Commission emphasizes community involvement
By Michael DePietro
During a presentation at Monday’s Town Board meeting in the Town of Lewiston, Niagara River Greenway Commission Executive Director Gregory Stevens announced a public workshop regarding the lower Niagara Shoreline Trail Connectivity Study.
The public meeting will take place at 6:30 p.m. Monday, March 2, at the Town of Lewiston Senior Center, 4361 Lower River Road.
The feasibility study is looking to “evaluate multi-modal connectivity options from Artpark in the Village of Lewiston, to Four Mile Creek Park in the Town of Porter,” as it aims to complete the final run of The Niagara River Greenway trail.
The system is a linear network of public green spaces, linked by multiuse trails, extending from Lake Erie to Lake Ontario along the Niagara River. Over the past five years, the project has completed trail systems that now extend from the City of Lackawanna through the areas of Grand Island, Wheatfield and Niagara Falls, into Lewiston and Youngstown.
As the final phase gets underway, the Greenway Commission is looking for public input to make the Lewiston-Porter section the capstone of the system.
“We believe the greatest part of the whole Greenway system could be the Lower Niagara,” Stevens said. “It’s a spectacular ecological area, it has lovely villages – Lewiston and Youngstown – so we’re doing something we’ve never done before. We’re stopping here and doing a significant outreach of the communities to find out what (the public’s) vision might be.”
The Lewiston and Porter section will also serve an expanded role connecting the Empire State Trail system to Canada via the Rainbow Bridge and Peace Bridge. According to Stevens, the Empire State Trail (after its expected completion this year) will be the largest continuous multiuse trail in the country and is estimated to bring in approximately 8.6 million bicyclists each year.
According to Stevens, some of the questions the commission hopes to resolve via the public input meetings involve residents’ preferred locations for the trail, concerns about traffic, concerns about local conservation efforts, and suggestions for ways in which to use the trail to benefit local businesses and vice versa.
To help conduct the study, the Greenway Commission has hired Bergmann, a local architecture and engineering firm. While no concrete plans exist yet without public input, Stevens discussed some ideas that have arisen in talks with community members from the Village of Lewiston.
Amid comments looking to connect the Artpark area back to the village and return it to its participatory art roots, the Greenway Commission has looked into ideas that might fit that aesthetic should the trailways ultimately run through that area. Some ideas included theming the trail based on public art, and even looking for ways to use murals and sculptures in favor of traditional signs.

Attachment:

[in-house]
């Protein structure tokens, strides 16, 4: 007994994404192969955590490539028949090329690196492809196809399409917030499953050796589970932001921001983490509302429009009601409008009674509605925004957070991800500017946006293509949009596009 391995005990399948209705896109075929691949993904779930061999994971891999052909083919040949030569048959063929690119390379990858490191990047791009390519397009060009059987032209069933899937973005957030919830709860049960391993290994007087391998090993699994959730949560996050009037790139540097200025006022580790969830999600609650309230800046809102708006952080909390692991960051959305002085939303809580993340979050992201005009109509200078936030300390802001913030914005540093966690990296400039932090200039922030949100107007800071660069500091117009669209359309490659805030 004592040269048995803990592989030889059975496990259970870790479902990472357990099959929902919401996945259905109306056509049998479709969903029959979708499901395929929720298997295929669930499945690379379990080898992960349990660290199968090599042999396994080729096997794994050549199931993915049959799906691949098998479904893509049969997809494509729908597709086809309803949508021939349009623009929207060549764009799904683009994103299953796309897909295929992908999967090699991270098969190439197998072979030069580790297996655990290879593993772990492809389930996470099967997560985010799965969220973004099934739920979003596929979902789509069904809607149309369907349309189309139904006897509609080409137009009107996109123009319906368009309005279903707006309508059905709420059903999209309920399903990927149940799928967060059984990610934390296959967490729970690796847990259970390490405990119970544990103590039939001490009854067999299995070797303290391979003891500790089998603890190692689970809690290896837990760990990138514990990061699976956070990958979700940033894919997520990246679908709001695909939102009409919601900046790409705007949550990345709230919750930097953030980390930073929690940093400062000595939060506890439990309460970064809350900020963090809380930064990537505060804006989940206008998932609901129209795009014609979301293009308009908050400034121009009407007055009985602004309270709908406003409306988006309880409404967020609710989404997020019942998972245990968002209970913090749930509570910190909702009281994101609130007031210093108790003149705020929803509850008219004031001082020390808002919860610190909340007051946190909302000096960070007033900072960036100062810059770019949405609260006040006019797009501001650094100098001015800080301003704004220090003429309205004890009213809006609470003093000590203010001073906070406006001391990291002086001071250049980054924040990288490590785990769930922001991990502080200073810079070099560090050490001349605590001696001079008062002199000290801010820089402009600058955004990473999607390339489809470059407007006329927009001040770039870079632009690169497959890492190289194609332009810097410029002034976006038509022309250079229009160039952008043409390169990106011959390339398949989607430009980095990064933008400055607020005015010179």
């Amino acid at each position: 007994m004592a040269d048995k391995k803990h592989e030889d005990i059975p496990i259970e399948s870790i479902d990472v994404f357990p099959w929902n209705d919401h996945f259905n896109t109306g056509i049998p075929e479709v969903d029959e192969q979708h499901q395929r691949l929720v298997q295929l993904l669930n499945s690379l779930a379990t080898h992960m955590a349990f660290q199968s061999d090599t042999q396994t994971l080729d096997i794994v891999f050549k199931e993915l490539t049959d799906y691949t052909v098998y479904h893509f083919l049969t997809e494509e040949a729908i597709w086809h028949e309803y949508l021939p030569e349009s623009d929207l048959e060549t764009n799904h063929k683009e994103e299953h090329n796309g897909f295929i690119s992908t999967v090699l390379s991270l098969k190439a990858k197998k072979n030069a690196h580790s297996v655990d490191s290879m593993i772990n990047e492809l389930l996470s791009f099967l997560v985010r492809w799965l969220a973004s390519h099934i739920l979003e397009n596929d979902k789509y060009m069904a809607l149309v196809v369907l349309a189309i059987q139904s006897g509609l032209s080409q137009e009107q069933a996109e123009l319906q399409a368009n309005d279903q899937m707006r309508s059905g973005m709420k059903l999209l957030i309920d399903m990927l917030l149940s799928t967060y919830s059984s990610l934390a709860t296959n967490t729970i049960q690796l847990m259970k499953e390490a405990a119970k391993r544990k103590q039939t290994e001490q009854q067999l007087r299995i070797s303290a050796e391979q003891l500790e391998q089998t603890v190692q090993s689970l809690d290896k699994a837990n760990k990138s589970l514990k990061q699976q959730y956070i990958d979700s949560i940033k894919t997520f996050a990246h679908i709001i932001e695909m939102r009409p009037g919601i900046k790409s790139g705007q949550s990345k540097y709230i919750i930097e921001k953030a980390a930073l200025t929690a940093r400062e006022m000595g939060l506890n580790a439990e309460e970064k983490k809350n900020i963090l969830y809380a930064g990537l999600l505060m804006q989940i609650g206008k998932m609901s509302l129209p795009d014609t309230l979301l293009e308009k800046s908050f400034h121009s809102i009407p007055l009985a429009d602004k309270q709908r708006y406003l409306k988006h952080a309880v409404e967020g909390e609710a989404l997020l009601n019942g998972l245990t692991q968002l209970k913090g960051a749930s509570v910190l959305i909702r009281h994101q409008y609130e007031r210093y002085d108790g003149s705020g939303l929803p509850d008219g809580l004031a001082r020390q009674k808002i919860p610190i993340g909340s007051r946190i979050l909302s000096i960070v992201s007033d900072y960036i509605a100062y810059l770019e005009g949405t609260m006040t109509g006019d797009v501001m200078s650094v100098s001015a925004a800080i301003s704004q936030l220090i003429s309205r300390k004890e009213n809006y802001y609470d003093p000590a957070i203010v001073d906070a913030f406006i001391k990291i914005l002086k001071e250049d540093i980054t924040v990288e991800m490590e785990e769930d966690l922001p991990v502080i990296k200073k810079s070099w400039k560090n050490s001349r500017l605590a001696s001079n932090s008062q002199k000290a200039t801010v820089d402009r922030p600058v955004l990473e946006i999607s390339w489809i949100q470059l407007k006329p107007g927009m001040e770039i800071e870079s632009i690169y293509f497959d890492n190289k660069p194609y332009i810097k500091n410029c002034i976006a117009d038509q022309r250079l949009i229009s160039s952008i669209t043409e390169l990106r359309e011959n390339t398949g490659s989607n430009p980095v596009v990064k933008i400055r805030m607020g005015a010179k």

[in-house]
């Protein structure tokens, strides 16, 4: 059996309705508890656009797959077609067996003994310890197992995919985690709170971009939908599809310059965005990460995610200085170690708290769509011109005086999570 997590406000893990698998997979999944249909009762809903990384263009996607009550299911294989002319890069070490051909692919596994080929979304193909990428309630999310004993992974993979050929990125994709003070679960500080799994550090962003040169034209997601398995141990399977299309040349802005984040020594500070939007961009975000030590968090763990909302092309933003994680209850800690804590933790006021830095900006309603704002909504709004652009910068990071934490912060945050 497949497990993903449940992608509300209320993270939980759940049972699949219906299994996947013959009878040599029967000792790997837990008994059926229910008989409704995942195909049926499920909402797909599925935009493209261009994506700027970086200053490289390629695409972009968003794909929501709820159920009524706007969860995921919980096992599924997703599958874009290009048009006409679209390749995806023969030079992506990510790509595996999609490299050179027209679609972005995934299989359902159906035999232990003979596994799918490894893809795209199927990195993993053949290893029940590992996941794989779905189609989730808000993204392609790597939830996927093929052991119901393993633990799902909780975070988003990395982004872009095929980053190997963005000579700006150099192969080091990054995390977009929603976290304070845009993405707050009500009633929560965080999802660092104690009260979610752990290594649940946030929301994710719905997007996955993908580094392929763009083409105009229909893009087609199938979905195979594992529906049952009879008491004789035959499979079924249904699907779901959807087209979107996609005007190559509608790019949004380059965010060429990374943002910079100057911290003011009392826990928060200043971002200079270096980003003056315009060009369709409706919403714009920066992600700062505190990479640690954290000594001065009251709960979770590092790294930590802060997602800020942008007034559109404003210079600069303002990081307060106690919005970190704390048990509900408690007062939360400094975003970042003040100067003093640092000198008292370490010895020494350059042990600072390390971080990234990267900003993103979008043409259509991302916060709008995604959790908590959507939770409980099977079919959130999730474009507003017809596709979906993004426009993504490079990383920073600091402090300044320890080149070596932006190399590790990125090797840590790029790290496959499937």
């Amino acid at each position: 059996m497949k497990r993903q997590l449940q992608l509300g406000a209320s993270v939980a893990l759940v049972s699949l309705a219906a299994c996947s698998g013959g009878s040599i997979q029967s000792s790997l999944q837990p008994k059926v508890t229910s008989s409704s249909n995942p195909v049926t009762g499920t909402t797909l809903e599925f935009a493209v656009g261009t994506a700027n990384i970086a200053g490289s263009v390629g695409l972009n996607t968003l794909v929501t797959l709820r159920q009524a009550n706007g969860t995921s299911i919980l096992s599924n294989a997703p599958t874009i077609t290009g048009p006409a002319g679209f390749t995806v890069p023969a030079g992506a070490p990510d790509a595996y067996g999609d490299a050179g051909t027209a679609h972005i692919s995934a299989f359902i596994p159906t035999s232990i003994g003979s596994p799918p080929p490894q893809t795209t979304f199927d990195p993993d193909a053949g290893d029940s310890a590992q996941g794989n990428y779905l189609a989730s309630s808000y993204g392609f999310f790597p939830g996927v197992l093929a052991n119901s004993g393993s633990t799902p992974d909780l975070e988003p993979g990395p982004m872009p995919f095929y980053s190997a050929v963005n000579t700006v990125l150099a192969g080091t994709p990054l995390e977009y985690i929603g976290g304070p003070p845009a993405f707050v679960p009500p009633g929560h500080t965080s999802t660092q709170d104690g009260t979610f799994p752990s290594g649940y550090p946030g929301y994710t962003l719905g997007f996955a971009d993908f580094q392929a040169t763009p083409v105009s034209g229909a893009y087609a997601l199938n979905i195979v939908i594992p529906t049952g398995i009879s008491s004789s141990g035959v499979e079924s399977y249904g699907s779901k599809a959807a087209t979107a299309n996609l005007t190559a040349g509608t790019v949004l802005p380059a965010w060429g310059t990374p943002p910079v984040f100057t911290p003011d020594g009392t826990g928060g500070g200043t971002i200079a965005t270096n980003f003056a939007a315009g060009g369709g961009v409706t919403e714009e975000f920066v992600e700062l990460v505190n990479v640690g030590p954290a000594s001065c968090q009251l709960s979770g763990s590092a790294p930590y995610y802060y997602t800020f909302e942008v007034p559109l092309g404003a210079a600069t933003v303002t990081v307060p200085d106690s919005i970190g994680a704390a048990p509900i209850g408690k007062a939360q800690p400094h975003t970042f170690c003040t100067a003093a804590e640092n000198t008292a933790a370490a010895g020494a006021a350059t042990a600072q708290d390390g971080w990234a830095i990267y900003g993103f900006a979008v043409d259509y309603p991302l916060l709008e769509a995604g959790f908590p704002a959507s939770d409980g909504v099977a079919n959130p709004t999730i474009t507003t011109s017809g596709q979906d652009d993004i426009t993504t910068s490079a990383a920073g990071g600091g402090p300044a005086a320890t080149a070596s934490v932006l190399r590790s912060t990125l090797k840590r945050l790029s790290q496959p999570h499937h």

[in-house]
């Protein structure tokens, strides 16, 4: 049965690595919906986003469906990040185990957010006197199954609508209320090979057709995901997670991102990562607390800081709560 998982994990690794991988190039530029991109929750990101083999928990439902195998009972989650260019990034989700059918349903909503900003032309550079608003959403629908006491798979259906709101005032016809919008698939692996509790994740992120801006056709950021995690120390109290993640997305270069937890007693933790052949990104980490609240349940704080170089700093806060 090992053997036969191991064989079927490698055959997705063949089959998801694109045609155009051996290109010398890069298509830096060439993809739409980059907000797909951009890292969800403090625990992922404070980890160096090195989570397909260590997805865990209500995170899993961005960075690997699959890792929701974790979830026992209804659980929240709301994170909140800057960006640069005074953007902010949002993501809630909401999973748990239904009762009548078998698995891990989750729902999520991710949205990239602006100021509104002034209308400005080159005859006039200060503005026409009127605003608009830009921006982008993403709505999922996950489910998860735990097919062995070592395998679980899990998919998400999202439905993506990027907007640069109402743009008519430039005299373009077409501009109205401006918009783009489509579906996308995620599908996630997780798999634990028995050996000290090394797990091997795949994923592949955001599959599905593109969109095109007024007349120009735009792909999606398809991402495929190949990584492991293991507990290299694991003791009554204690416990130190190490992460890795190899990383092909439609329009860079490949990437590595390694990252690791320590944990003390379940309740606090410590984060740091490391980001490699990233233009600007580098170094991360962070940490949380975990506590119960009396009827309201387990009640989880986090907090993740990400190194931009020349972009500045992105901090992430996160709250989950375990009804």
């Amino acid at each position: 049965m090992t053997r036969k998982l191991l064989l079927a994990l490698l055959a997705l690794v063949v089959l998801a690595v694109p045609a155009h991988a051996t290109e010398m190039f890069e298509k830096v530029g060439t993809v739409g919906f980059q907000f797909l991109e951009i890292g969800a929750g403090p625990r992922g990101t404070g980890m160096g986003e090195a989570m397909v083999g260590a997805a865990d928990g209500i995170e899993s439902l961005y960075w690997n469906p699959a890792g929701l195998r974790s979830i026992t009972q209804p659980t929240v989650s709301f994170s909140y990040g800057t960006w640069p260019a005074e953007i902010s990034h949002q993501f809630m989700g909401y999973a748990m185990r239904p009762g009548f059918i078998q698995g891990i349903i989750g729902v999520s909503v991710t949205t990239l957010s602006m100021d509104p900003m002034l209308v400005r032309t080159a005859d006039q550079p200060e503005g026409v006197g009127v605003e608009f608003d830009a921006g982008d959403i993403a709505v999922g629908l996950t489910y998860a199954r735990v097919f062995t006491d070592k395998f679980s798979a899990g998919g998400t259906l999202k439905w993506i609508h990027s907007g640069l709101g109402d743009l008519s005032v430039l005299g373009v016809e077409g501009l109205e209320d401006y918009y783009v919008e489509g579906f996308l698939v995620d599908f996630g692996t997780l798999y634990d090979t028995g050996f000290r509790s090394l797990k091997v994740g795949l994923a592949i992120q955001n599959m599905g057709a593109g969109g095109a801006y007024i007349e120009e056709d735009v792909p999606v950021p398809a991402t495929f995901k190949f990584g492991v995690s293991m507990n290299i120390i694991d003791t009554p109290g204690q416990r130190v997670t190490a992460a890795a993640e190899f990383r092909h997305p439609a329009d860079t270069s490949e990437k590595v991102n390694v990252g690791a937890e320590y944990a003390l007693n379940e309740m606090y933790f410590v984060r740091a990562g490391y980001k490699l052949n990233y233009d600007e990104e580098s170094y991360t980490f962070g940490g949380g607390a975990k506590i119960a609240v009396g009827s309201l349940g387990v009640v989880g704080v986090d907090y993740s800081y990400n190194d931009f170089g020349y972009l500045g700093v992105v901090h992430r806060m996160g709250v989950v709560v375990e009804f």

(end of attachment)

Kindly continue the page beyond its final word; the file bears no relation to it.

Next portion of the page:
Throughout his presentation, Stevens reiterated the concept of placemaking – an approach to planning, design and management of public spaces that emphasizes community involvement. Stevens talked about some of the qualities exhibited throughout the Lower Niagara from the area’s rich history, to its local flora and fauna, that might help form a sort of identity for the trail.
“It’s a combination of some of these themes. When thinking about your town, you have a lot of these components, fabulous open spaces, interesting geography, some parks, some waterfront. How do you want to mix those together? That’s what we’re listening for,” Stevens said.
This study, which officially began in January, is expected to be completed by the fall.
The Niagara River Greenway is funded each year through the next 38 years by relicensing proceeds from the New York Power Authority.
Sewer Law Amendment
Town Board members voted unanimously to amend Local Law Chapter 270 – Sewers to establish a sewer remediation dedicated fund. The vote came after a brief public hearing wherein no residents spoke out on the plan.
Town Clerk Donna Garfinkel explained, “Said article would establish the creation of the Town of Lewiston sewer remediation dedicated fund, which shall dedicate funds for use on inflow and infiltration reduction projects. Prior to the establishment of any new connection to the town sewer system, applicants who propose or construct a sewer extension designed to serve more than one sewer connection and/or intended to convey 2,500 gallons per day or more of residential sewage, shall commit to projects for use on inflow and infiltration reduction and pay into the Town of Lewiston remediation dedicated funds.
“The complete text of said law is on file at the town clerk’s office and is available for review by any interested person during normal hours.”
The next regular Town Board work session is scheduled for 6 p.m. Monday, March 9.